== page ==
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.NET 2.0 introduced VTS (Version Tolerant Serialization, http://msdn.microsoft.com/en-us/library/ms229752(VS.80).aspx )

A simple test project reveals that the default behavior in 2.0 is to not throw a serialization exception if a field is added to a class, then an attempt is made to deserialize an instance of that class from a binary serialization of a class instance that didn't have the new field.

The default behavior in 1.1 is to throw a serialization exception if a field present in the class is missing in the binary serialized bits.

Besides breaking backwards compatibility (code relying on the exceptions being thrown doesn't work anymore), there's a bigger problem: there is no obvious way to emulate the 1.1 behaviour in 2.0.

How do I emulate the 'throw exception on missing/extra fields' 1.1 behavior in 2.0?

Many thanks, Miron

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2 Answers 2

up vote 2 down vote accepted

Only fields that have the OptionalFieldAttribute attribute applied to them should ignore the missing information during deserialization. Simply removing that attribute should yield an exception, and result in the same behaviour as in .NET Framework 1.1.


The culprit must be the AssemblyFormat property of the BinaryFormatter class, which is FormatterAssemblyStyle.Full by default in 1.1, but which is FormatterAssemblyStyle.Simple by default in 2.0.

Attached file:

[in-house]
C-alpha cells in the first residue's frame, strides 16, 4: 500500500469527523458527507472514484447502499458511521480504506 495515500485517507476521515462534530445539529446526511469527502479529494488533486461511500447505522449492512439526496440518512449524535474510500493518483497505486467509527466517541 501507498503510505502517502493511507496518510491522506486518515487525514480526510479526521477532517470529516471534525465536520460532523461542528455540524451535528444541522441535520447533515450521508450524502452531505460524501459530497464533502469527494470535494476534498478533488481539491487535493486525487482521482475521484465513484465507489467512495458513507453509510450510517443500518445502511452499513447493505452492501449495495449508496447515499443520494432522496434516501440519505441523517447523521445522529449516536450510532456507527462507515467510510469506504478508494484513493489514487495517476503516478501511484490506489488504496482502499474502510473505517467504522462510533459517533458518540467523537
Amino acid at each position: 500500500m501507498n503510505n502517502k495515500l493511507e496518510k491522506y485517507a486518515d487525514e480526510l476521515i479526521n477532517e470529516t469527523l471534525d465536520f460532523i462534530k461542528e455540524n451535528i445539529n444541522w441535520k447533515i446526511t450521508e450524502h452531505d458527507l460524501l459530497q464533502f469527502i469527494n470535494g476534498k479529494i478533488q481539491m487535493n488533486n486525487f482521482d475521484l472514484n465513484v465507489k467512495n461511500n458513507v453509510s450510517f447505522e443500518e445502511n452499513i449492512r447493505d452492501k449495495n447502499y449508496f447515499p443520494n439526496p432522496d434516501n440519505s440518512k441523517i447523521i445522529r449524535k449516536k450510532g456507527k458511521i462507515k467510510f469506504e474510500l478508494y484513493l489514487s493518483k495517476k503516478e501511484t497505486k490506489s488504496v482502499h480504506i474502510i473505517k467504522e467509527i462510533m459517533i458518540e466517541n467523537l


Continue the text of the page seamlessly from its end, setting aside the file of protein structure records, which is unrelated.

In fact, setting this to FormatterAssemblyStyle.Simple in 1.1 will yield the same behaviour as in 2.0: no exception is thrown. At last in .NET 2.0 you have the OptionalFieldAttribute to be more finegrained.

So set this property to FormatterAssemblyStyle.Full, and see what it does.

See also here.

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That's what I thought too. But a simple test with a class with a couple of fields (without OptionalFieldAttribute, same code on 1.1 and 2.0) throws a serialization exception on 1.1 and silently uses default values on 2.0. –  Miron Brezuleanu Apr 9 '09 at 13:22
I updated the entry to clarify. –  Dave Van den Eynde Apr 9 '09 at 13:38
Thanks! Setting AssemblyProperty does what I need. –  Miron Brezuleanu Apr 10 '09 at 7:26

In general, people want to be able to at least deserialize old data, regardless of changes to the class design. Unfortunately, BinaryFormatter (being field based) is very brittle here - even switching to automatically implemented properties can break things.

Personally, I would be designing around data-contracts or similar structures that are not implementation specific, and are extensible. For binary, protobuf-net has a lot of uses in this area.

If you really want to emulate the 1.1 behaviour - implement ISerializable by hand and throw the exception (or not) yourself.

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Thanks, protobuf-net seems an interesting library. I'll consider using it in the future. –  Miron Brezuleanu Apr 10 '09 at 7:35

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